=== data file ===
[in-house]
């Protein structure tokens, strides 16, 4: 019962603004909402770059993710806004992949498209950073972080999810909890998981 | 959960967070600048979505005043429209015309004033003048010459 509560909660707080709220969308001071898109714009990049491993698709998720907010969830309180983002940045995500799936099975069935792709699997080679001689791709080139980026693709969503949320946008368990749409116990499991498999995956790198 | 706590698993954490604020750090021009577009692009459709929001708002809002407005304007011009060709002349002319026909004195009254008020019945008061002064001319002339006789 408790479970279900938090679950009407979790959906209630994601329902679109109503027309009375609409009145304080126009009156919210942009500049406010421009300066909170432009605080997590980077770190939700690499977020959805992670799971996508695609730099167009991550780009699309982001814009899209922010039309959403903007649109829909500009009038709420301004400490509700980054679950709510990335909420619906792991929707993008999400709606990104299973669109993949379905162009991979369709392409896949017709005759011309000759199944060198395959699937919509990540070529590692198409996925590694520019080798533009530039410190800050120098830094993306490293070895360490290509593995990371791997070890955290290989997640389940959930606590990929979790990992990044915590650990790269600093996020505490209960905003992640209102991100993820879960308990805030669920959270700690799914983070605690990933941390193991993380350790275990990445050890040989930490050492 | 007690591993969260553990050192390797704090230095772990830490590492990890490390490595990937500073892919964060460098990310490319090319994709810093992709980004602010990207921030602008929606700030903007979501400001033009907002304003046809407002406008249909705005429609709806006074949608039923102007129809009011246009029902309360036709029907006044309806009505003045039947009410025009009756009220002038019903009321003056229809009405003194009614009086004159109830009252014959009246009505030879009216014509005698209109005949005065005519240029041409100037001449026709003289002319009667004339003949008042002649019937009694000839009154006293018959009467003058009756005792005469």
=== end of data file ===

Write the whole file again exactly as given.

[in-house]
């Protein structure tokens, strides 16, 4: 019962603004909402770059993710806004992949498209950073972080999810909890998981 | 959960967070600048979505005043429209015309004033003048010459 509560909660707080709220969308001071898109714009990049491993698709998720907010969830309180983002940045995500799936099975069935792709699997080679001689791709080139980026693709969503949320946008368990749409116990499991498999995956790198 | 706590698993954490604020750090021009577009692009459709929001708002809002407005304007011009060709002349002319026909004195009254008020019945008061002064001319002339006789 408790479970279900938090679950009407979790959906209630994601329902679109109503027309009375609409009145304080126009009156919210942009500049406010421009300066909170432009605080997590980077770190939700690499977020959805992670799971996508695609730099167009991550780009699309982001814009899209922010039309959403903007649109829909500009009038709420301004400490509700980054679950709510990335909420619906792991929707993008999400709606990104299973669109993949379905162009991979369709392409896949017709005759011309000759199944060198395959699937919509990540070529590692198409996925590694520019080798533009530039410190800050120098830094993306490293070895360490290509593995990371791997070890955290290989997640389940959930606590990929979790990992990044915590650990790269600093996020505490209960905003992640209102991100993820879960308990805030669920959270700690799914983070605690990933941390193991993380350790275990990445050890040989930490050492 | 007690591993969260553990050192390797704090230095772990830490590492990890490390490595990937500073892919964060460098990310490319090319994709810093992709980004602010990207921030602008929606700030903007979501400001033009907002304003046809407002406008249909705005429609709806006074949608039923102007129809009011246009029902309360036709029907006044309806009505003045039947009410025009009756009220002038019903009321003056229809009405003194009614009086004159109830009252014959009246009505030879009216014509005698209109005949005065005519240029041409100037001449026709003289002319009667004339003949008042002649019937009694000839009154006293018959009467003058009756005792005469």